So, several weeks ago a dear friend who knew I had recently gotten into cycling bought me a book entitled, "Bike Snob - Systematically & Mercilessly Realigning the World of Cycling." It's an irreverent, laugh-out-loud funny book. At first I was offended by the author's view of recumbent riders until I realized that he was pretty rough on every type of cyclist just for the fun of it. At that point, I just relaxed and went along for the ride, so to speak.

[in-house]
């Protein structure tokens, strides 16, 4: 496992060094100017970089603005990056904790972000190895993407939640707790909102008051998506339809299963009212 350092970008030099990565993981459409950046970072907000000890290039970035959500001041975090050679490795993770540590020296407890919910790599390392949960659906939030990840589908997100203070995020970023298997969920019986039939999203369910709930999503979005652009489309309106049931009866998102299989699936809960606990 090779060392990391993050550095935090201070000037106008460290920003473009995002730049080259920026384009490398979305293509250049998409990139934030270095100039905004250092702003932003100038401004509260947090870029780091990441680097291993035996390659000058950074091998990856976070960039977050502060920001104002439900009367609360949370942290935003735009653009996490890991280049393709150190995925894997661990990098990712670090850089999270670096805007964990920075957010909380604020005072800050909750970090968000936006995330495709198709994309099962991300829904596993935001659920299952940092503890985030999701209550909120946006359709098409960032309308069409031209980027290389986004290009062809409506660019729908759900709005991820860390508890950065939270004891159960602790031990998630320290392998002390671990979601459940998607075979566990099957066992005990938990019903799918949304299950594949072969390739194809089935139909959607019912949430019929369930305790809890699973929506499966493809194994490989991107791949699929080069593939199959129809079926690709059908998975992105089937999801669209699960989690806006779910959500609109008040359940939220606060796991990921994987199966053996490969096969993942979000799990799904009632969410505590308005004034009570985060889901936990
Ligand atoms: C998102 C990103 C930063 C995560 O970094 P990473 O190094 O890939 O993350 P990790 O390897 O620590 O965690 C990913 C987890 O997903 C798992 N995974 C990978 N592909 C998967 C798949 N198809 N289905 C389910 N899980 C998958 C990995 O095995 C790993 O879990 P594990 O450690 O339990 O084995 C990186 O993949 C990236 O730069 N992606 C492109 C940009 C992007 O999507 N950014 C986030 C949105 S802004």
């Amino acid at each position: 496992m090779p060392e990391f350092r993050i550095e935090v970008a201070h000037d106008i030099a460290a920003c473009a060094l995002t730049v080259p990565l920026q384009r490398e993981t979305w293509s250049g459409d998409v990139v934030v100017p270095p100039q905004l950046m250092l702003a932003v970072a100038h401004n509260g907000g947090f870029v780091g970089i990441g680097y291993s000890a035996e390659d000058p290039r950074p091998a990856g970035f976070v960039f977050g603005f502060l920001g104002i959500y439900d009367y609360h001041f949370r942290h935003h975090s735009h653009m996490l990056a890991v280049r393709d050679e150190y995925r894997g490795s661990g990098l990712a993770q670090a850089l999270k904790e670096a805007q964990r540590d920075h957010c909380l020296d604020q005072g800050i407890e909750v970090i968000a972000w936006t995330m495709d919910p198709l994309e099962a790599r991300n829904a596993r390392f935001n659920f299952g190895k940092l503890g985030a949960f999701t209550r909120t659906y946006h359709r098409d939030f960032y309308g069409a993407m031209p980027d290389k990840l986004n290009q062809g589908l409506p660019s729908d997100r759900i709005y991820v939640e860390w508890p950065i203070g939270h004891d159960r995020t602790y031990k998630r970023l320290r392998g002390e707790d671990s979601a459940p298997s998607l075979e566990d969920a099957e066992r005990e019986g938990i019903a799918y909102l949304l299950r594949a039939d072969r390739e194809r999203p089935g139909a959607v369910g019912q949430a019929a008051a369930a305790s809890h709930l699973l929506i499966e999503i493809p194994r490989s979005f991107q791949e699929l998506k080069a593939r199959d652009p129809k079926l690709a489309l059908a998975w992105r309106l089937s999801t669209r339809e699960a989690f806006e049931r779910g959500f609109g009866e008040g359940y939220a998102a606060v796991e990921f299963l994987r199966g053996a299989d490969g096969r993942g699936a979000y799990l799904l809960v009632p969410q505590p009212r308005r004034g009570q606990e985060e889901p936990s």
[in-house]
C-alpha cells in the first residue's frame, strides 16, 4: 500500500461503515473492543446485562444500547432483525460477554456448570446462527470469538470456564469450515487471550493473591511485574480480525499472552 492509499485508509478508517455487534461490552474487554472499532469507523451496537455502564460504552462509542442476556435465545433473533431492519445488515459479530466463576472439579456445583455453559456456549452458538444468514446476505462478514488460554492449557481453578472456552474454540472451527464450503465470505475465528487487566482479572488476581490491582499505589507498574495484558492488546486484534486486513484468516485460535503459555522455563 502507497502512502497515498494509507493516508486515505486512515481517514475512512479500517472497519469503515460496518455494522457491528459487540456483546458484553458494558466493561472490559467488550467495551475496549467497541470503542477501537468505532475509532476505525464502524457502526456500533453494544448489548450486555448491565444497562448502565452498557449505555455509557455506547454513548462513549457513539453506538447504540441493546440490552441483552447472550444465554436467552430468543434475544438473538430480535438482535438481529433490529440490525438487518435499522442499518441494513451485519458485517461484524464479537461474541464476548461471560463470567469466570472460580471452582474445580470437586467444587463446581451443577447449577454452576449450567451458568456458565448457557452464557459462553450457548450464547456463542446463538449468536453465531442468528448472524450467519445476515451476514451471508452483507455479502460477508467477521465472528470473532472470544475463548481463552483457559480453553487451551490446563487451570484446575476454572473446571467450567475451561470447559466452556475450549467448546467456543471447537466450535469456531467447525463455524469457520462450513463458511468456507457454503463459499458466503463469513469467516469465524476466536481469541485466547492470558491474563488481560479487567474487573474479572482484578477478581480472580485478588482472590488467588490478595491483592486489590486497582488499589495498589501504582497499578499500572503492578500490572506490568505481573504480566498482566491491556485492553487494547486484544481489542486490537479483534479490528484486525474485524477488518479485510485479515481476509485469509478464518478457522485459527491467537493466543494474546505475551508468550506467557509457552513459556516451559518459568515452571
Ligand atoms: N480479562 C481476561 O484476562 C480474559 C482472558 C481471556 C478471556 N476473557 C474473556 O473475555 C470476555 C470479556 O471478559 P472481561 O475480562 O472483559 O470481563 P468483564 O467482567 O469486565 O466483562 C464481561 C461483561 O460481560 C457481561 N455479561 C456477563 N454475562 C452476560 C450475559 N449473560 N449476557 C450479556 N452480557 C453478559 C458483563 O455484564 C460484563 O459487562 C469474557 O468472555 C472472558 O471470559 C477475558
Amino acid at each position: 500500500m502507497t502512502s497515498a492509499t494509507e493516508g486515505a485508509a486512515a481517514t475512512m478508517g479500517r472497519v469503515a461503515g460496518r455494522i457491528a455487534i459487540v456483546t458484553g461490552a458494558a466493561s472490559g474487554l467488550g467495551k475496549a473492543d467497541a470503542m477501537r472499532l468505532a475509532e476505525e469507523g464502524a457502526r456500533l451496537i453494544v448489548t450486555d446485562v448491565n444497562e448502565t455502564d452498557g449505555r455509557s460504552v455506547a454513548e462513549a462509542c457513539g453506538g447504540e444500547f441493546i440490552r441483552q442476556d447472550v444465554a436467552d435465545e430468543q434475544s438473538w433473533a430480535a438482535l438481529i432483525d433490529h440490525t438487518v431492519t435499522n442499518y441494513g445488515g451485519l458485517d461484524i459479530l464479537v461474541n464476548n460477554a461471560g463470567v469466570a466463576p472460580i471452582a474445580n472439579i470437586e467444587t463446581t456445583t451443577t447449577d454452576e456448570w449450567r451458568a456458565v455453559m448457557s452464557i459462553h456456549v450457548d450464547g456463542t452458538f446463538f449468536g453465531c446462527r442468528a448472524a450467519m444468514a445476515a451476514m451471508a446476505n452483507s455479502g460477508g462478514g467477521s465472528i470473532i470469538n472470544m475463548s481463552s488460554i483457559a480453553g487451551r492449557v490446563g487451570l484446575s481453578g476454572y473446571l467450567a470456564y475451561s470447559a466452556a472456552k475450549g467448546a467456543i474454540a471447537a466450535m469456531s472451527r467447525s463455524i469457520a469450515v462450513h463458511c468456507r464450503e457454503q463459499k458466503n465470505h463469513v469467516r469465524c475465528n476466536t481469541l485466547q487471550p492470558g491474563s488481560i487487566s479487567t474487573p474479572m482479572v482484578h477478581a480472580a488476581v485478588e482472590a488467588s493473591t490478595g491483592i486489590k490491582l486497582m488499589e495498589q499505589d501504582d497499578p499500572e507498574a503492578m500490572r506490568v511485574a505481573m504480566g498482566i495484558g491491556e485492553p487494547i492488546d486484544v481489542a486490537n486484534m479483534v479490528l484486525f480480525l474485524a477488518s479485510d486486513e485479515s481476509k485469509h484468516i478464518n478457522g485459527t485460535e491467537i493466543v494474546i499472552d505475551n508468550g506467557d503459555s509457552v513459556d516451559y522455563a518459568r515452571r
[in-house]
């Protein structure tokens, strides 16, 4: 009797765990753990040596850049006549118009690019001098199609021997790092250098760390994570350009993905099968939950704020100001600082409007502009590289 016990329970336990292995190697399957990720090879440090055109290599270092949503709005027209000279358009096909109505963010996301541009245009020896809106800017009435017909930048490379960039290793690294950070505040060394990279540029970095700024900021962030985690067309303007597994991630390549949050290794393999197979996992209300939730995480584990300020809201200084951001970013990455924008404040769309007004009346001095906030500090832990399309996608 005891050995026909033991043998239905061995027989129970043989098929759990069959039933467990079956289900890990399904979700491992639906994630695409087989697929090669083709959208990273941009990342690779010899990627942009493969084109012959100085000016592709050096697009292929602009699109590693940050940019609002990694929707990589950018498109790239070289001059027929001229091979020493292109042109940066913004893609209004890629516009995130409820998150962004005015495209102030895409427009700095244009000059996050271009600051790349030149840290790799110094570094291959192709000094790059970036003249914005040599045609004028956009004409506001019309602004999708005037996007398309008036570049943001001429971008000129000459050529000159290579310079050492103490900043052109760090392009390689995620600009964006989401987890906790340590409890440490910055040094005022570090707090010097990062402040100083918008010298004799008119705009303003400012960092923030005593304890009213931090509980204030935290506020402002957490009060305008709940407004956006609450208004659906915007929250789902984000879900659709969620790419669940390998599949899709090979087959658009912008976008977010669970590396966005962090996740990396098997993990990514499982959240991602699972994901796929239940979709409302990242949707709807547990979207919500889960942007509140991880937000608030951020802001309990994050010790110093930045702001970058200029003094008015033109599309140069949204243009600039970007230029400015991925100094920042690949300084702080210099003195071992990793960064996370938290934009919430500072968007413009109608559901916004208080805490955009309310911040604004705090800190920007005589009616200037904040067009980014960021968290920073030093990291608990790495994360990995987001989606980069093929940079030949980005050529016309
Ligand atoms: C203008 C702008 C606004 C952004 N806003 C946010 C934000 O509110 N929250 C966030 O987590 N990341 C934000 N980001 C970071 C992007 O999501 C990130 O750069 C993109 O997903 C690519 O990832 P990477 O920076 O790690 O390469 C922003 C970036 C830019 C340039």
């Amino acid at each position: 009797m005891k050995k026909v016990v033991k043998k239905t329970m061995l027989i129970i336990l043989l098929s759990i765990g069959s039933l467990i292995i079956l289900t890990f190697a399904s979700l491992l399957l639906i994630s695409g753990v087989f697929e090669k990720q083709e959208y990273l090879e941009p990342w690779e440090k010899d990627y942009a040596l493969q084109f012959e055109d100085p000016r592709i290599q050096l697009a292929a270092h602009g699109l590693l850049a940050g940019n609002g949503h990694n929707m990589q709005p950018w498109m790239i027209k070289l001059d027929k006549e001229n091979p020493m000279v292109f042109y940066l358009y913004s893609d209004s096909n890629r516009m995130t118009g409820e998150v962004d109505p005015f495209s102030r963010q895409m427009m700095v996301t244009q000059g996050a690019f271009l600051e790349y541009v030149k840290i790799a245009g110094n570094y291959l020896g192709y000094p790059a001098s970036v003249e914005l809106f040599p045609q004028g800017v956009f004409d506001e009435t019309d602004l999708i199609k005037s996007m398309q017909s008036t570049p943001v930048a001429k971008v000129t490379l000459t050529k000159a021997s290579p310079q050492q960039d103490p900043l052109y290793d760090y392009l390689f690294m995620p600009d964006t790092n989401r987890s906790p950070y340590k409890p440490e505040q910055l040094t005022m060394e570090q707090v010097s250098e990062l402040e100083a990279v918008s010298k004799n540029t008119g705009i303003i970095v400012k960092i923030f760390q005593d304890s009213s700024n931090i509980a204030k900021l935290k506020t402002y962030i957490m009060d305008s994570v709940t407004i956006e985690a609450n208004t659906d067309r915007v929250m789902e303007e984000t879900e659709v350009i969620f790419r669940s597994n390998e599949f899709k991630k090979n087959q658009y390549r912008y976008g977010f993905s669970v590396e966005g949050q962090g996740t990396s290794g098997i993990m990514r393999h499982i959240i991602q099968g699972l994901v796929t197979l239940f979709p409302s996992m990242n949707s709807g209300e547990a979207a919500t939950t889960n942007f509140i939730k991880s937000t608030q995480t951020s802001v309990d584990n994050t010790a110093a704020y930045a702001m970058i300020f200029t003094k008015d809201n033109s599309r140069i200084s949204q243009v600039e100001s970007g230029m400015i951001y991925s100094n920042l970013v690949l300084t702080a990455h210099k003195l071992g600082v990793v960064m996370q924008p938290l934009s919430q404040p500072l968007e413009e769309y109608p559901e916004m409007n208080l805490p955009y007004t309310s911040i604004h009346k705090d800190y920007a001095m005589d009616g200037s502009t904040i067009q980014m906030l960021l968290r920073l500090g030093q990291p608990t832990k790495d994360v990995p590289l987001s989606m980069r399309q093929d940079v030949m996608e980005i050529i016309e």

At one point in the book he attempts to define a cyclist. His initial definition is, "One who rides a bicycle, even when he or she doesn't have to do so." I would beg to differ with this definition. My definition would be more like, "One who rides a bicycle because they really, REALLY need to do so!!" I mean if I don't ride a certain number of miles during the week, things get ugly!!! So I guess by my modified definition I certainly qualify as a cyclist. He then amends the definition to include the caveat that the person "must value the act of riding the bicycle over the tools one needs in order to do so." In other words, if you are so worried about your bike that you won't ride it because you might scratch the paint - you really aren't a cyclist. Well, by this definition I am DEFINITELY a cyclist. A good friend likes to tease me that my bike should have come with the gallon-sized jug of touch-up paint as opposed to the small vial provided.